Communications and Multimedia Minister Gobind Singh Deo in a statement on Thursday, urged Telekom Malaysia (TM) to resolve issues faced by Streamyx customers, in a report by The Star. Special attention should be given to complaints by Streamyx customers on the lack of high-speed Internet connectivity and the high cost of access, he said.
Following a series of discussions with TM, Gobind said a number of solutions have been proposed. He added that TM should come up with an immediate decision on the matter and make an announcement detailing relevant strategies to tackle the Streamyx issue.
The minister said he is confident that TM, under the new leadership of chief executive officer and managing director Datuk Noor Kamarul Anuar Nuruddin, will be able to resolve the issues faced by Streamyx customers. He requested that TM present a report on the Streamyx issue to him within a month.
TM issued an official statement on the matter:
We have met with YB Minister and are fully committed to resolving this issue. We will be submitting the proposal within the month and will make an announcement in due course. Meanwhile we will continue to explore various fit-for-purpose technologies as well as optimising existing industry mechanisms in order to deliver a better broadband experience nationwide.
In a recent interview, TM’s new CEO shared that TM will explore all mediums to extend increase coverage including both wireless and wired connectivity options.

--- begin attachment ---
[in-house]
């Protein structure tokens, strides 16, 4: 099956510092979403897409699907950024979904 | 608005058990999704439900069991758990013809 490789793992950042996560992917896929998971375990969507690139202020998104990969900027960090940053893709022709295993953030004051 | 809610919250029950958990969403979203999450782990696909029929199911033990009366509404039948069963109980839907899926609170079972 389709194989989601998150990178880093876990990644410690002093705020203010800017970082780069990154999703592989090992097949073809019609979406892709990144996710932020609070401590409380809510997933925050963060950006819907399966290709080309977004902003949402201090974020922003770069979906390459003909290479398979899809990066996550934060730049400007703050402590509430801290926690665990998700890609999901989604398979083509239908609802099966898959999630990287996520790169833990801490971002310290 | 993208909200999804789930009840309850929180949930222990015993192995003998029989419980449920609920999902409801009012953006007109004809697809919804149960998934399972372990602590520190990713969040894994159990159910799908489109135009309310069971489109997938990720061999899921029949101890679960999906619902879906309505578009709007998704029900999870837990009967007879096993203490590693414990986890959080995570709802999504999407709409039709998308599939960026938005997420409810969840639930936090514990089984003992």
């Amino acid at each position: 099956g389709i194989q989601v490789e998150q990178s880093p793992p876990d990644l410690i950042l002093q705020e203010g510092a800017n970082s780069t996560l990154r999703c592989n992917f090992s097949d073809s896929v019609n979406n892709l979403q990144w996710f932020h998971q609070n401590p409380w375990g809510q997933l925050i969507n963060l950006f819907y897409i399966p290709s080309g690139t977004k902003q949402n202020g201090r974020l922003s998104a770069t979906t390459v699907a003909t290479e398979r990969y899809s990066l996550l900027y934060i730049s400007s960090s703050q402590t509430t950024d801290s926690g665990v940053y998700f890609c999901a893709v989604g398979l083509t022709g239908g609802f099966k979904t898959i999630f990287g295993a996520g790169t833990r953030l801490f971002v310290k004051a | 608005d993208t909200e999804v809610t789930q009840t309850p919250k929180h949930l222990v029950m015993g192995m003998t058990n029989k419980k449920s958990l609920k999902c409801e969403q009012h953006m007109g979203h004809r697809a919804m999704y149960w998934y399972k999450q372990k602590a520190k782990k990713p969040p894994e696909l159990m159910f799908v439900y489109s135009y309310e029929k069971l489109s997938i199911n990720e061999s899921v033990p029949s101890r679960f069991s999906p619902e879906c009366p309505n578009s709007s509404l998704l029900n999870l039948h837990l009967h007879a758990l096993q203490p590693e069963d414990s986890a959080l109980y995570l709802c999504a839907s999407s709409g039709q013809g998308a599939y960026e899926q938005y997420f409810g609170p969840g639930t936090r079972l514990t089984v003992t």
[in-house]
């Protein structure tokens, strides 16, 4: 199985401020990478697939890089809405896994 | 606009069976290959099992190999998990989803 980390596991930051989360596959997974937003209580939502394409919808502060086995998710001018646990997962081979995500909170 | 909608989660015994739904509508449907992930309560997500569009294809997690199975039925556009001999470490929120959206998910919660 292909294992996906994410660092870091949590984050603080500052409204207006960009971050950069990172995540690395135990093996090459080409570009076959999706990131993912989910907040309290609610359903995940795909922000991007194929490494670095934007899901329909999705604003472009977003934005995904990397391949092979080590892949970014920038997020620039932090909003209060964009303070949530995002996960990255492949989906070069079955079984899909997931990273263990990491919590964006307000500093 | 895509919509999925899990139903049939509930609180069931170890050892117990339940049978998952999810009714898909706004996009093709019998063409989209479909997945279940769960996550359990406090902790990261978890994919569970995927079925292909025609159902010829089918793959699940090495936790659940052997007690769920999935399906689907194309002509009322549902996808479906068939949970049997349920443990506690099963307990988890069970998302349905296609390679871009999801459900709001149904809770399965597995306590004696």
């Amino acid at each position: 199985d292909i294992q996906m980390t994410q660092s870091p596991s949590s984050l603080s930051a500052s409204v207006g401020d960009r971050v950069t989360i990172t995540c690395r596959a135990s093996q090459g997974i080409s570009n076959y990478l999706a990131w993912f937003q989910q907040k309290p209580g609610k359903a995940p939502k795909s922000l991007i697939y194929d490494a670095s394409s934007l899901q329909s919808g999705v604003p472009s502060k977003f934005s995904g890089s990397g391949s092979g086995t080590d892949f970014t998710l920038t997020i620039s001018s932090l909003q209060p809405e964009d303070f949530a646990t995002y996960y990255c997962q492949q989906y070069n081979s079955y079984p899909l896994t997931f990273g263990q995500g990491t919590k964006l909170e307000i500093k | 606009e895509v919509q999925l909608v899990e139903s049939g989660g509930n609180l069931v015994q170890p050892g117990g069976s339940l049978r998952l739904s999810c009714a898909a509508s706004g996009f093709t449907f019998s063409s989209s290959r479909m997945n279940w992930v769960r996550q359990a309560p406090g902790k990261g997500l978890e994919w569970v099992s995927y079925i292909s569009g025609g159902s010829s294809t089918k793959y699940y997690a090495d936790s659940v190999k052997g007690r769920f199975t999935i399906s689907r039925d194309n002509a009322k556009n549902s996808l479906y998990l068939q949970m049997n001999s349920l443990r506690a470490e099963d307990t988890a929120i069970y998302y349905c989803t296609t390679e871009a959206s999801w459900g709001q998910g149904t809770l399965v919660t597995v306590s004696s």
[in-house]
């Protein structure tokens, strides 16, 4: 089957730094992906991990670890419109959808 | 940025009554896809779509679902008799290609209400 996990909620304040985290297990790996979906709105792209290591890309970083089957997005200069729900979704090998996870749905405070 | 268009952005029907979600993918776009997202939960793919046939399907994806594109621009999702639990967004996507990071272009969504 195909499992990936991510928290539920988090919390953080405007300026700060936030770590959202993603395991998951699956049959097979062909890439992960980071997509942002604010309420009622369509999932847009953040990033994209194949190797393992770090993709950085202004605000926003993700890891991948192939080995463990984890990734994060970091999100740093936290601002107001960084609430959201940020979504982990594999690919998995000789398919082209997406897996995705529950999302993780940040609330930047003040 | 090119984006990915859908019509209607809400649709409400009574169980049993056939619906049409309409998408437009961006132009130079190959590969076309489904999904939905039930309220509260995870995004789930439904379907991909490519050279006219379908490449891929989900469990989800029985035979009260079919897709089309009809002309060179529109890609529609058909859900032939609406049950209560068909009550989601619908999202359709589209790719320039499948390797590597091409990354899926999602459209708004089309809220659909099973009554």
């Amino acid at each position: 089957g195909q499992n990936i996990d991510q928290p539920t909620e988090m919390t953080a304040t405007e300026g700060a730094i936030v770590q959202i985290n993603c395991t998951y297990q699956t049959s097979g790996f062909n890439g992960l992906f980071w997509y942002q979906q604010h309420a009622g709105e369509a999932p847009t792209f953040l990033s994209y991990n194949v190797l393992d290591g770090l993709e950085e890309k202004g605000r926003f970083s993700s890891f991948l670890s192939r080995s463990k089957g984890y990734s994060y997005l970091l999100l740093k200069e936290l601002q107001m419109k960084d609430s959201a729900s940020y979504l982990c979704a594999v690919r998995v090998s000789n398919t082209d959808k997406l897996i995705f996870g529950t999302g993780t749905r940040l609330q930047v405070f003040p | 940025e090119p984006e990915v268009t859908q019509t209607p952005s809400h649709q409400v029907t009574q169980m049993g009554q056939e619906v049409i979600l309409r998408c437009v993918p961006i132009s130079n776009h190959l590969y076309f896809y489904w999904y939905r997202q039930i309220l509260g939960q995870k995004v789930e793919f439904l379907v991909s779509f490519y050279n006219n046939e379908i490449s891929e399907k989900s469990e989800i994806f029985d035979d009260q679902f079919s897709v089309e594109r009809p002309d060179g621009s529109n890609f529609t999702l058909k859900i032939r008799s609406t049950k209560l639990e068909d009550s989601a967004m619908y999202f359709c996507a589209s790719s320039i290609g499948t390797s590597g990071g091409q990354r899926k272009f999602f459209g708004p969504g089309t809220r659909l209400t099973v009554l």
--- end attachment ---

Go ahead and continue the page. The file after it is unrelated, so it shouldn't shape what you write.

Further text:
The disparity in speed and costs between copper-based Streamyx and fibre broadband customers has been the bane of frustration for Streamyx customers.
Based on 2018 data, there are approximately 1.27 million Streamyx customers in Malaysia. Around 340,000 of these customers are within unifi coverage and thus eligible for a no-cost upgrade to unifi. To date, around 266,000 Streamyx customers have moved up to unifi.
Streamyx packages are priced from MYR110 per month for 1Mbps to MY160 per month for 8Mbps. That sounds ridiculous when you compare to what unifi customers are paying for: starting from MYR79 per month for 30Mbps with a 60GB data cap; up to 1Gbps. In July last year, TM announced new unifi plans, raising the bar in terms of raw speed to up to 800Mbps, as well as pushing down the barrier of entry to just MYR79 per month.
As an alternative, customers can opt for unifi Wireless Broadband, which offers hassle-free, installation-free broadband over LTE. TM’s unifi mobile 4G LTE network coverage currently hovers around 77 percent of the household population in urban and rural areas, while a RAN sharing agreement with Celcom pushes 3G services coverage to 90 percent.
A potential solution is TM’s own pre-5G infrastructure via Time Division Duplex (TDD) technology that was piloted at SetiaWalk Puchong in March.
Another possible solution lies in the hands of a competitor—YTL Communications (“Yes”). The telco’s YesGigawire technology is a promising solution that delivers gigabit connectivity over existing copper infrastructure. The technology has been trialed in Penang, Kuala Lumpur and Genting with encouraging results. In tests, Giga Wire can achieve download speeds of up to 867Mbps. Giga Wire deployment can use fibre as a backhaul or where it isn’t possible—Terragraph.
Header photo: KKMM
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